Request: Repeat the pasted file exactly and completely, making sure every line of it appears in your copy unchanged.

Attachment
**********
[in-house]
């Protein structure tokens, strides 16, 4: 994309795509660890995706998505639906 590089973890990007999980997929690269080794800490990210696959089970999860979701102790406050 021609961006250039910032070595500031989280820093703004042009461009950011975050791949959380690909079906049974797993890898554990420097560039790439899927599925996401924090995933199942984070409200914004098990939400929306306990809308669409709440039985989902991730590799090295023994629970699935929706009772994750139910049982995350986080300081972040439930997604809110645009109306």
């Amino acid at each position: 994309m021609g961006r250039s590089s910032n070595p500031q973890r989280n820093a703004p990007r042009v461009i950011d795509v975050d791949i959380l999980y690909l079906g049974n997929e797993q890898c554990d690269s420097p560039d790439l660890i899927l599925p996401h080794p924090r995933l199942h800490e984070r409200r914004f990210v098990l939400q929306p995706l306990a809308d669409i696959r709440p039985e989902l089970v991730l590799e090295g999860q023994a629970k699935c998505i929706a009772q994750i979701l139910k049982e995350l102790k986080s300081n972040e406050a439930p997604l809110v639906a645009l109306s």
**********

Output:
[in-house]
């Protein structure tokens, strides 16, 4: 994309795509660890995706998505639906 590089973890990007999980997929690269080794800490990210696959089970999860979701102790406050 021609961006250039910032070595500031989280820093703004042009461009950011975050791949959380690909079906049974797993890898554990420097560039790439899927599925996401924090995933199942984070409200914004098990939400929306306990809308669409709440039985989902991730590799090295023994629970699935929706009772994750139910049982995350986080300081972040439930997604809110645009109306």
């Amino acid at each position: 994309m021609g961006r250039s590089s910032n070595p500031q973890r989280n820093a703004p990007r042009v461009i950011d795509v975050d791949i959380l999980y690909l079906g049974n997929e797993q890898c554990d690269s420097p560039d790439l660890i899927l599925p996401h080794p924090r995933l199942h800490e984070r409200r914004f990210v098990l939400q929306p995706l306990a809308d669409i696959r709440p039985e989902l089970v991730l590799e090295g999860q023994a629970k699935c998505i929706a009772q994750i979701l139910k049982e995350l102790k986080s300081n972040e406050a439930p997604l809110v639906a645009l109306s």